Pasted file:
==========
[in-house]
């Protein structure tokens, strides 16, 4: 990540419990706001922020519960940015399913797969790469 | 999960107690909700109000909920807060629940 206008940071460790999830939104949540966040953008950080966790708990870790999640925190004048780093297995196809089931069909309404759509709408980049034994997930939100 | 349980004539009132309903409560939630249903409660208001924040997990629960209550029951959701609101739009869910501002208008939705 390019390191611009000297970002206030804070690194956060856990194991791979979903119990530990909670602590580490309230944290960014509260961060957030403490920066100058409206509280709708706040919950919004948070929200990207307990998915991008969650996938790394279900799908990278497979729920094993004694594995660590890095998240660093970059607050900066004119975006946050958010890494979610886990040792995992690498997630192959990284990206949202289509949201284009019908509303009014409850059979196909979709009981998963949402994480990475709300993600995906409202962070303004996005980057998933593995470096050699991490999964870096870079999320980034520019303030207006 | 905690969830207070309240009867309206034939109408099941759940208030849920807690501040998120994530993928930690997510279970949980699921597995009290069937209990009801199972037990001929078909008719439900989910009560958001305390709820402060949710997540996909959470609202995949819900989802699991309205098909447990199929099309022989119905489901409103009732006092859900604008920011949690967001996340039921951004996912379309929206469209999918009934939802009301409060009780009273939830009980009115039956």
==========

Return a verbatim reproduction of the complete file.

[in-house]
């Protein structure tokens, strides 16, 4: 990540419990706001922020519960940015399913797969790469 | 999960107690909700109000909920807060629940 206008940071460790999830939104949540966040953008950080966790708990870790999640925190004048780093297995196809089931069909309404759509709408980049034994997930939100 | 349980004539009132309903409560939630249903409660208001924040997990629960209550029951959701609101739009869910501002208008939705 390019390191611009000297970002206030804070690194956060856990194991791979979903119990530990909670602590580490309230944290960014509260961060957030403490920066100058409206509280709708706040919950919004948070929200990207307990998915991008969650996938790394279900799908990278497979729920094993004694594995660590890095998240660093970059607050900066004119975006946050958010890494979610886990040792995992690498997630192959990284990206949202289509949201284009019908509303009014409850059979196909979709009981998963949402994480990475709300993600995906409202962070303004996005980057998933593995470096050699991490999964870096870079999320980034520019303030207006 | 905690969830207070309240009867309206034939109408099941759940208030849920807690501040998120994530993928930690997510279970949980699921597995009290069937209990009801199972037990001929078909008719439900989910009560958001305390709820402060949710997540996909959470609202995949819900989802699991309205098909447990199929099309022989119905489901409103009732006092859900604008920011949690967001996340039921951004996912379309929206469209999918009934939802009301409060009780009273939830009980009115039956």